On or about September 14, 2010, Stevens visited Chesapeake Guns, a firearms store in Stevensville. At Chesapeake Guns, Stevens completed an application to buy a .45 caliber 1911 handgun. In a letter dated September 22, 2010, the Firearms Registration Section of the Maryland State Police informed Stevens that his application had been disapproved. The letter did not include the reasons for Stevens's application's disapproval. Reno learned of the letter and testified that she thought that the reason for Stevens's application's disapproval was “a minor issue such as a failure [by] Stevens to have paid a fine.”

On November 6, 2010, Reno visited On Target, a firearms store in Severn. At On Target, Reno obtained a .45 caliber 1911 handgun (“the handgun”). Reno immediately transported the handgun to Stevens's place of employment, where she gave the handgun to Stevens.

On November 16, 2010, at her home, Reno was visited by Corporal Marcus Jackson and Senior Trooper First Class Ryan List (“the troopers”) of the Gun Enforcement Unit of the Maryland State Police. The troopers told Reno that they were conducting a handgun investigation. Reno “escorted the troopers to [ ] Stevens'[s home] and retrieved the” handgun, which the troopers confiscated.

Sometime between November 4, 2011, and November 16, 2011, Reno learned that the State had charged her with violating the statute that is currently codified at PS § 5–144. On February 28, 2012, in the Circuit Court for Anne Arundel County, Reno pled not guilty and joined the agreed statement of facts. The Circuit Court for Anne Arundel County granted Reno probation before judgment. Sometime before October 21, 2013, the records of Reno's criminal case were expunged.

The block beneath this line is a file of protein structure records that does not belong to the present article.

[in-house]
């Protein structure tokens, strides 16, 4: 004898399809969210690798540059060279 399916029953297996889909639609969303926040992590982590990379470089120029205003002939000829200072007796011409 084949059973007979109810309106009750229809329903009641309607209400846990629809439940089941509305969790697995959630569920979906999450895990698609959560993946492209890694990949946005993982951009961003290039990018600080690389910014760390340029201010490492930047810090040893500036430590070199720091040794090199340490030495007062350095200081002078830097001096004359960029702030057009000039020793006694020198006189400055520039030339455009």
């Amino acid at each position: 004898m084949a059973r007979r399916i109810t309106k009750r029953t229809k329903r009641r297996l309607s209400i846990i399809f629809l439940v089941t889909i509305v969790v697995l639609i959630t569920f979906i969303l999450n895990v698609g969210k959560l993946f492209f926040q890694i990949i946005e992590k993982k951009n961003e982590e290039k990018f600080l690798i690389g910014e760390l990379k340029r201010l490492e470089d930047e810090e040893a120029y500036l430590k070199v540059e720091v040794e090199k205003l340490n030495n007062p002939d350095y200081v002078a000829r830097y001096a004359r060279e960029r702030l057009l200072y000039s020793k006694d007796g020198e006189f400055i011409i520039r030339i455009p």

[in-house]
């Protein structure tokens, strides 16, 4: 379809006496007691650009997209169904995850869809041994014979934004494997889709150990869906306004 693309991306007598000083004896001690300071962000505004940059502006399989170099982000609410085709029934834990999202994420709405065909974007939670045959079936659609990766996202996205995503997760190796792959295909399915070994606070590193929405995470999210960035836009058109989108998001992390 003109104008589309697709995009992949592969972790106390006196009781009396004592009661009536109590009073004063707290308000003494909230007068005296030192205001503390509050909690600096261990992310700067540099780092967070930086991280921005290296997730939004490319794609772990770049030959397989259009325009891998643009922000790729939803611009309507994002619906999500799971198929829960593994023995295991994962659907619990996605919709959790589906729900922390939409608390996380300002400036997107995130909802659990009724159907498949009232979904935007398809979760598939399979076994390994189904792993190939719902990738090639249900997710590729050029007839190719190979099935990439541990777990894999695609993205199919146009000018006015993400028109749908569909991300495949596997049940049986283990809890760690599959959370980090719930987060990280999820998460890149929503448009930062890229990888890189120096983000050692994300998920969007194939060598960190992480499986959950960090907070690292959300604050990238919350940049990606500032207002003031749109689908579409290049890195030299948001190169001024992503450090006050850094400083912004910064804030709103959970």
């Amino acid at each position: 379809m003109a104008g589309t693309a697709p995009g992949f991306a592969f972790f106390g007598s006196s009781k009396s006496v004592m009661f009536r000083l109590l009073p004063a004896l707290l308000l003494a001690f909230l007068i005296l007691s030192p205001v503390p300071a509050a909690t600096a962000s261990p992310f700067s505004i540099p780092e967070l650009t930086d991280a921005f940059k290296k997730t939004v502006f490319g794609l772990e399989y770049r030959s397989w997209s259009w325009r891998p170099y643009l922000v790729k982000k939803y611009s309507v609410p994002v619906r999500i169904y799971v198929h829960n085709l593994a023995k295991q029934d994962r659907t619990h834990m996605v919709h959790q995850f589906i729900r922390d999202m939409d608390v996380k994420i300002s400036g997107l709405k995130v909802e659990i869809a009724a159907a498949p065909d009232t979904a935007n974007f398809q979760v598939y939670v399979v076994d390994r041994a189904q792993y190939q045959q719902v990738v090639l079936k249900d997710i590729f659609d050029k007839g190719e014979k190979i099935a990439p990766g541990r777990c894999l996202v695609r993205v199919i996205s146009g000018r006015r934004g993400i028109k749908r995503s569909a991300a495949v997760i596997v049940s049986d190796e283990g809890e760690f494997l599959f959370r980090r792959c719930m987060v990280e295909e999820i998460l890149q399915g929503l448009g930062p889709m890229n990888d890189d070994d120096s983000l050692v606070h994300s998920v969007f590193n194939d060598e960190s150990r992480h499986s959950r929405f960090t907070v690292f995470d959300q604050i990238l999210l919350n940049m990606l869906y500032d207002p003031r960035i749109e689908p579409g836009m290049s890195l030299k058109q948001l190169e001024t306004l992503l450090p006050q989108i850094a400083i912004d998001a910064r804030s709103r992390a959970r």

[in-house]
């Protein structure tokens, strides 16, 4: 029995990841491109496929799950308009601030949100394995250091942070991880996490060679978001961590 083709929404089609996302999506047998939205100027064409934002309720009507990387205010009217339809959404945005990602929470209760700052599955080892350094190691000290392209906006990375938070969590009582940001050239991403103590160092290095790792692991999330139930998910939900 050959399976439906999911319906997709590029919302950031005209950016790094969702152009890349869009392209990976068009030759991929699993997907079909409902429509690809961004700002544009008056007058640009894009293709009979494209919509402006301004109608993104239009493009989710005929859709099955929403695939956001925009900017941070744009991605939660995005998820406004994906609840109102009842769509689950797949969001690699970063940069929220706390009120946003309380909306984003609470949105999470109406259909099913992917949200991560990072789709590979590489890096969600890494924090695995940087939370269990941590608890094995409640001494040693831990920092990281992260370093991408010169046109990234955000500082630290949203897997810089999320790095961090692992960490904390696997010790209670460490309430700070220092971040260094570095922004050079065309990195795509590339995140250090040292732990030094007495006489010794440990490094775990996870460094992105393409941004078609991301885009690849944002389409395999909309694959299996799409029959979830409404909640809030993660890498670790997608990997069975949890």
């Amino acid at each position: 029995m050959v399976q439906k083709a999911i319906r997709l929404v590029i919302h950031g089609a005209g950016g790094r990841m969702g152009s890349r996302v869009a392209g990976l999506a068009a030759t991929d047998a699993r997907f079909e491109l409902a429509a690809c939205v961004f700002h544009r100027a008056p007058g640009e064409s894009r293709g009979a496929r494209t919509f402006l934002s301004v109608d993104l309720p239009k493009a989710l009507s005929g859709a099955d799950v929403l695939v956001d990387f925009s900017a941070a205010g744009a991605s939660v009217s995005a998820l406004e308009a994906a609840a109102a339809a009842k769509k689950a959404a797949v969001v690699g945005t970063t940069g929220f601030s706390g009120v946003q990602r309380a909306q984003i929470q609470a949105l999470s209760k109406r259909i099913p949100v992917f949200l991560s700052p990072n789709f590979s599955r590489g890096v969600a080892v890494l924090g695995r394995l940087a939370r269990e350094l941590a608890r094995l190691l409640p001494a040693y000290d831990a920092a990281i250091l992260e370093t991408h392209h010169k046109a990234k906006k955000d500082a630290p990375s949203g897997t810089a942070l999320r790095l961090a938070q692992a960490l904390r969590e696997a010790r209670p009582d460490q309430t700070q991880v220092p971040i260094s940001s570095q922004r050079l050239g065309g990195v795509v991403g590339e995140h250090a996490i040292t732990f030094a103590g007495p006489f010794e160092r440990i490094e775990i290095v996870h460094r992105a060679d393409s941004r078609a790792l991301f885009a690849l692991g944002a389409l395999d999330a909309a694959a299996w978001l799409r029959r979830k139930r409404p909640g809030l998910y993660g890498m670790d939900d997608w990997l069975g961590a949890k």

Testimony and Findings as to Reno's Knowledge

At the hearing in this attorney discipline proceeding, as a witness for the Commission, Reno testified:

[A]t the time that I asked [ ] Stevens to hold the gun for me, I was not aware that he was a prohibited person[, i.e., a person who cannot legally possess a regulated firearm]. I took that plea anyway because I felt like I should have known better. The statute that I pled not guilty to and agreed statement of facts said that I knowingly participated in the receipt of a regulated firearm by a prohibited person. The truth is I did not know he was a prohibited person, but I felt that it was appropriate to accept responsibility because I should have known.

(Emphasis added).

In her opinion, the hearing judge stated: “The evidence ․ merely shows a set of circumstances that [Reno] should have known [that] Stevens was a prohibited person, but it was not established by clear and convincing evidence that [Reno] in fact knew [that Stevens] was a prohibited person.” (Emphasis added).

STANDARD OF REVIEW

In an attorney discipline proceeding, this Court reviews for clear error a hearing judge's findings of fact, and reviews without deference the hearing judge's conclusions of law. See Md. R. 16–759(b)(2)(B) (“The Court shall give due regard to the opportunity of the hearing judge to assess the credibility of witnesses.”); Attorney Grievance Comm'n v. Mahone, 435 Md. 84, 104, 76 A.3d 1198, 1210 (2013) (“[A] hearing court's findings of fact will not be overruled unless we determine that they are clearly erroneous.” (Citation omitted)); Md. R. 16–759(b)(1) (“The Court of Appeals shall review de novo the circuit court judge's conclusions of law.”).